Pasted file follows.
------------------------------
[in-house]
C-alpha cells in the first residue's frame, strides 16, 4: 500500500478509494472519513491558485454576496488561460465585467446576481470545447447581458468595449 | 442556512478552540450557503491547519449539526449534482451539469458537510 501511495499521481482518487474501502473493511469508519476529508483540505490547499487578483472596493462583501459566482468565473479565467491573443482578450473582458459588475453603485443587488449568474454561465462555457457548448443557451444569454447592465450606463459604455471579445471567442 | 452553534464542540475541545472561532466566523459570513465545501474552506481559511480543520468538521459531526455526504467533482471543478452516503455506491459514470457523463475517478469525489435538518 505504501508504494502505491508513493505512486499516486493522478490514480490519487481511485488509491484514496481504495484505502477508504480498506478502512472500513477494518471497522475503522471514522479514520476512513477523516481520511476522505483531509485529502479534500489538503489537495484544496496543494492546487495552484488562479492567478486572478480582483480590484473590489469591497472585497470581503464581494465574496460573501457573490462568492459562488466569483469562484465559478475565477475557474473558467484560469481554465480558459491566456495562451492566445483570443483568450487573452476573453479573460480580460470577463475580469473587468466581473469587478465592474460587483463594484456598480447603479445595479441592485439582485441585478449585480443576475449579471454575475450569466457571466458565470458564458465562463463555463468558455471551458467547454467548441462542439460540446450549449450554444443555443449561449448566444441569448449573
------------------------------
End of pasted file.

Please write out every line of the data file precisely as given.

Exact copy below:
[in-house]
C-alpha cells in the first residue's frame, strides 16, 4: 500500500478509494472519513491558485454576496488561460465585467446576481470545447447581458468595449 | 442556512478552540450557503491547519449539526449534482451539469458537510 501511495499521481482518487474501502473493511469508519476529508483540505490547499487578483472596493462583501459566482468565473479565467491573443482578450473582458459588475453603485443587488449568474454561465462555457457548448443557451444569454447592465450606463459604455471579445471567442 | 452553534464542540475541545472561532466566523459570513465545501474552506481559511480543520468538521459531526455526504467533482471543478452516503455506491459514470457523463475517478469525489435538518 505504501508504494502505491508513493505512486499516486493522478490514480490519487481511485488509491484514496481504495484505502477508504480498506478502512472500513477494518471497522475503522471514522479514520476512513477523516481520511476522505483531509485529502479534500489538503489537495484544496496543494492546487495552484488562479492567478486572478480582483480590484473590489469591497472585497470581503464581494465574496460573501457573490462568492459562488466569483469562484465559478475565477475557474473558467484560469481554465480558459491566456495562451492566445483570443483568450487573452476573453479573460480580460470577463475580469473587468466581473469587478465592474460587483463594484456598480447603479445595479441592485439582485441585478449585480443576475449579471454575475450569466457571466458565470458564458465562463463555463468558455471551458467547454467548441462542439460540446450549449450554444443555443449561449448566444441569448449573